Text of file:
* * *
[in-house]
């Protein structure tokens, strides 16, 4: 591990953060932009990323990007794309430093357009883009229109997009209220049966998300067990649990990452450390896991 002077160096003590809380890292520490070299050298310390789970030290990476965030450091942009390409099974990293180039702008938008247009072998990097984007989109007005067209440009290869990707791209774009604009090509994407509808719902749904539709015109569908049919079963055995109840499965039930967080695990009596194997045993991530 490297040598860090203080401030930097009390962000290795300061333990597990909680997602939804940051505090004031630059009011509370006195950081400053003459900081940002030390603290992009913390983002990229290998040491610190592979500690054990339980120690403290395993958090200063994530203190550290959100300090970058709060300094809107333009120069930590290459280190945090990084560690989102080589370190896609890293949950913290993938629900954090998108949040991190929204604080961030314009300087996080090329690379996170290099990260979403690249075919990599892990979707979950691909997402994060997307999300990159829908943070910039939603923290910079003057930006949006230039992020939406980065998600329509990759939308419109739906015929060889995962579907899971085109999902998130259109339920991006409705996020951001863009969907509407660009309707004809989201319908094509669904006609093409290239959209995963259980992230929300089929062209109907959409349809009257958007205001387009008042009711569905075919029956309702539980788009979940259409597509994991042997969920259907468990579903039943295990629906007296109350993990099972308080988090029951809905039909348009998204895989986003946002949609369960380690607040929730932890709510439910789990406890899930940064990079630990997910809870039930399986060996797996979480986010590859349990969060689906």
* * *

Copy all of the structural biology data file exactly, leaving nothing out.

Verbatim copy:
[in-house]
């Protein structure tokens, strides 16, 4: 591990953060932009990323990007794309430093357009883009229109997009209220049966998300067990649990990452450390896991 002077160096003590809380890292520490070299050298310390789970030290990476965030450091942009390409099974990293180039702008938008247009072998990097984007989109007005067209440009290869990707791209774009604009090509994407509808719902749904539709015109569908049919079963055995109840499965039930967080695990009596194997045993991530 490297040598860090203080401030930097009390962000290795300061333990597990909680997602939804940051505090004031630059009011509370006195950081400053003459900081940002030390603290992009913390983002990229290998040491610190592979500690054990339980120690403290395993958090200063994530203190550290959100300090970058709060300094809107333009120069930590290459280190945090990084560690989102080589370190896609890293949950913290993938629900954090998108949040991190929204604080961030314009300087996080090329690379996170290099990260979403690249075919990599892990979707979950691909997402994060997307999300990159829908943070910039939603923290910079003057930006949006230039992020939406980065998600329509990759939308419109739906015929060889995962579907899971085109999902998130259109339920991006409705996020951001863009969907509407660009309707004809989201319908094509669904006609093409290239959209995963259980992230929300089929062209109907959409349809009257958007205001387009008042009711569905075919029956309702539980788009979940259409597509994991042997969920259907468990579903039943295990629906007296109350993990099972308080988090029951809905039909348009998204895989986003946002949609369960380690607040929730932890709510439910789990406890899930940064990079630990997910809870039930399986060996797996979480986010590859349990969060689906």